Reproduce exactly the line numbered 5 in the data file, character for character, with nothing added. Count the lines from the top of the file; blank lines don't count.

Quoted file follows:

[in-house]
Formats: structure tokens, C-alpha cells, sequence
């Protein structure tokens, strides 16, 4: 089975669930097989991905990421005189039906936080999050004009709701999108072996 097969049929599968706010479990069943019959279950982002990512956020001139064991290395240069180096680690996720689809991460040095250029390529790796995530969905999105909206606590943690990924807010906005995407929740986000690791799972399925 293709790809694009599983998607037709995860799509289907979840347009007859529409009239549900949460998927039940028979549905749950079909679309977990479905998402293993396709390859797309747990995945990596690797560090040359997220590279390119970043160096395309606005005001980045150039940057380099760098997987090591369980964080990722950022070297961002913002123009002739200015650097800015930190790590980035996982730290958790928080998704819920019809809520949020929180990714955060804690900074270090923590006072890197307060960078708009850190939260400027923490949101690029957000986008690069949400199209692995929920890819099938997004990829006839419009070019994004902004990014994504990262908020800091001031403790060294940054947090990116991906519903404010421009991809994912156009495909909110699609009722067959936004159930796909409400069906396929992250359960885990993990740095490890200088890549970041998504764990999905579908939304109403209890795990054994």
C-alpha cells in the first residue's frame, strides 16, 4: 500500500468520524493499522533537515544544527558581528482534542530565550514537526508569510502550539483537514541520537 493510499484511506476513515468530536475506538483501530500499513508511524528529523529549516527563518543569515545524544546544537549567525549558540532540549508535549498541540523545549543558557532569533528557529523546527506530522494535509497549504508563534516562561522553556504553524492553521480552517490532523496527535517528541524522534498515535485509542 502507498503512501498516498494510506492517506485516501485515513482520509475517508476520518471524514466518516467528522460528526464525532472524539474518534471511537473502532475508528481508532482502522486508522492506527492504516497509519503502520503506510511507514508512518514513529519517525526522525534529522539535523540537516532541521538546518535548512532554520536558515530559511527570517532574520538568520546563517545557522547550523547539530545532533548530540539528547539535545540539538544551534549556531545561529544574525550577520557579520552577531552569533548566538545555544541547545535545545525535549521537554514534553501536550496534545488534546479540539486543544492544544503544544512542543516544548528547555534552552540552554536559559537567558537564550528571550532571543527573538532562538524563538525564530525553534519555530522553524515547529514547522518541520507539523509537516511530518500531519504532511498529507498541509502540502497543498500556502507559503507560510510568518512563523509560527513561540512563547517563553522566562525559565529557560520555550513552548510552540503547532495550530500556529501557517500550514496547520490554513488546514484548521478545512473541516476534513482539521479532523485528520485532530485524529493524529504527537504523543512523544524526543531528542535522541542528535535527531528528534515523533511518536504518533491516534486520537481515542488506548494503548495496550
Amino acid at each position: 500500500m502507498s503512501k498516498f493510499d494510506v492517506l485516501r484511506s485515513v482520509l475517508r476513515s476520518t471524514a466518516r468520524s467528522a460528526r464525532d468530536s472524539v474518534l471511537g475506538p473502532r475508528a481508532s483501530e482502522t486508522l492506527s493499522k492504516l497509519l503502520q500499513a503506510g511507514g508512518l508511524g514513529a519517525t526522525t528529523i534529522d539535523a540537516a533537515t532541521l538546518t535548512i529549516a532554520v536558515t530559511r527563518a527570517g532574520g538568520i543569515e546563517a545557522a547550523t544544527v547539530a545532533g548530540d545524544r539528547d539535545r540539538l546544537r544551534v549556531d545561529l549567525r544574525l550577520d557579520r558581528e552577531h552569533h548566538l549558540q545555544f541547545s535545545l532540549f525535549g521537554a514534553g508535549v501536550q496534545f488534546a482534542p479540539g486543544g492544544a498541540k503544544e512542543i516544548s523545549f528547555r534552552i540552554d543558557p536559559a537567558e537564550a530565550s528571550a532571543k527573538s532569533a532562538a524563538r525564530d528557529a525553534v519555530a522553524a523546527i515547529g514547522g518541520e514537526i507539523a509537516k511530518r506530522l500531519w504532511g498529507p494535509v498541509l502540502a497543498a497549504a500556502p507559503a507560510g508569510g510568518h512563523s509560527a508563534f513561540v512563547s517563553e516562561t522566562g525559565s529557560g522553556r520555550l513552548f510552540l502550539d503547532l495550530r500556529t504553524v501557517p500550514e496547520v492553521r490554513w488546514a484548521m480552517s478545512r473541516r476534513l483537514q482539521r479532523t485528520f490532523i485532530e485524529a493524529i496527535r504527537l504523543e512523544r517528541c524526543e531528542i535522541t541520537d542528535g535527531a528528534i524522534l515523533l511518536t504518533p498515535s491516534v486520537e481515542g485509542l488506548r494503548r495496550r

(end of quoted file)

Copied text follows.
Amino acid at each position: 500500500m502507498s503512501k498516498f493510499d494510506v492517506l485516501r484511506s485515513v482520509l475517508r476513515s476520518t471524514a466518516r468520524s467528522a460528526r464525532d468530536s472524539v474518534l471511537g475506538p473502532r475508528a481508532s483501530e482502522t486508522l492506527s493499522k492504516l497509519l503502520q500499513a503506510g511507514g508512518l508511524g514513529a519517525t526522525t528529523i534529522d539535523a540537516a533537515t532541521l538546518t535548512i529549516a532554520v536558515t530559511r527563518a527570517g532574520g538568520i543569515e546563517a545557522a547550523t544544527v547539530a545532533g548530540d545524544r539528547d539535545r540539538l546544537r544551534v549556531d545561529l549567525r544574525l550577520d557579520r558581528e552577531h552569533h548566538l549558540q545555544f541547545s535545545l532540549f525535549g521537554a514534553g508535549v501536550q496534545f488534546a482534542p479540539g486543544g492544544a498541540k503544544e512542543i516544548s523545549f528547555r534552552i540552554d543558557p536559559a537567558e537564550a530565550s528571550a532571543k527573538s532569533a532562538a524563538r525564530d528557529a525553534v519555530a522553524a523546527i515547529g514547522g518541520e514537526i507539523a509537516k511530518r506530522l500531519w504532511g498529507p494535509v498541509l502540502a497543498a497549504a500556502p507559503a507560510g508569510g510568518h512563523s509560527a508563534f513561540v512563547s517563553e516562561t522566562g525559565s529557560g522553556r520555550l513552548f510552540l502550539d503547532l495550530r500556529t504553524v501557517p500550514e496547520v492553521r490554513w488546514a484548521m480552517s478545512r473541516r476534513l483537514q482539521r479532523t485528520f490532523i485532530e485524529a493524529i496527535r504527537l504523543e512523544r517528541c524526543e531528542i535522541t541520537d542528535g535527531a528528534i524522534l515523533l511518536t504518533p498515535s491516534v486520537e481515542g485509542l488506548r494503548r495496550r